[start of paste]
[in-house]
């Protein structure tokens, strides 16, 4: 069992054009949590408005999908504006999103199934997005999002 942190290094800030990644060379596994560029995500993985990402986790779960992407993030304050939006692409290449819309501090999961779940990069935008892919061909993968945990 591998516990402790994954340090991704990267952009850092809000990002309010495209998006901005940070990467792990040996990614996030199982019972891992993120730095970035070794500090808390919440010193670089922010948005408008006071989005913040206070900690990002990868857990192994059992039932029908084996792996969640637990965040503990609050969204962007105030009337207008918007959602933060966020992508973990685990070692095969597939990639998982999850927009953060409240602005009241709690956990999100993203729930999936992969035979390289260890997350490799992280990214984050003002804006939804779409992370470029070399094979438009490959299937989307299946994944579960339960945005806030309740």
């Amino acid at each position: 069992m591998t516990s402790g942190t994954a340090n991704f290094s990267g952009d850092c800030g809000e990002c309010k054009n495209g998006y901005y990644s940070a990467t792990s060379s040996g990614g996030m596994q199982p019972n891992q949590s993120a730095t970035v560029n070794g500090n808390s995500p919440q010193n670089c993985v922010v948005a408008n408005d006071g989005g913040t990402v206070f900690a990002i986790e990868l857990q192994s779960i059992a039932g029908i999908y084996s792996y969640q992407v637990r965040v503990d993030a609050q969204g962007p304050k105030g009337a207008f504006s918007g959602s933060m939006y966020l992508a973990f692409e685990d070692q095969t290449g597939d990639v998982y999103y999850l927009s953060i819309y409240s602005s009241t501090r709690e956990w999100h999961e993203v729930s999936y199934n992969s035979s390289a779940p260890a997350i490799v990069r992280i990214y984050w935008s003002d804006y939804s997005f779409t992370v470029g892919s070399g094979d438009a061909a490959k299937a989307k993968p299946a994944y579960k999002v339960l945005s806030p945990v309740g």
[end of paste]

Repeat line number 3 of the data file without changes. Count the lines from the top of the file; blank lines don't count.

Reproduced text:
């Amino acid at each position: 069992m591998t516990s402790g942190t994954a340090n991704f290094s990267g952009d850092c800030g809000e990002c309010k054009n495209g998006y901005y990644s940070a990467t792990s060379s040996g990614g996030m596994q199982p019972n891992q949590s993120a730095t970035v560029n070794g500090n808390s995500p919440q010193n670089c993985v922010v948005a408008n408005d006071g989005g913040t990402v206070f900690a990002i986790e990868l857990q192994s779960i059992a039932g029908i999908y084996s792996y969640q992407v637990r965040v503990d993030a609050q969204g962007p304050k105030g009337a207008f504006s918007g959602s933060m939006y966020l992508a973990f692409e685990d070692q095969t290449g597939d990639v998982y999103y999850l927009s953060i819309y409240s602005s009241t501090r709690e956990w999100h999961e993203v729930s999936y199934n992969s035979s390289a779940p260890a997350i490799v990069r992280i990214y984050w935008s003002d804006y939804s997005f779409t992370v470029g892919s070399g094979d438009a061909a490959k299937a989307k993968p299946a994944y579960k999002v339960l945005s806030p945990v309740g």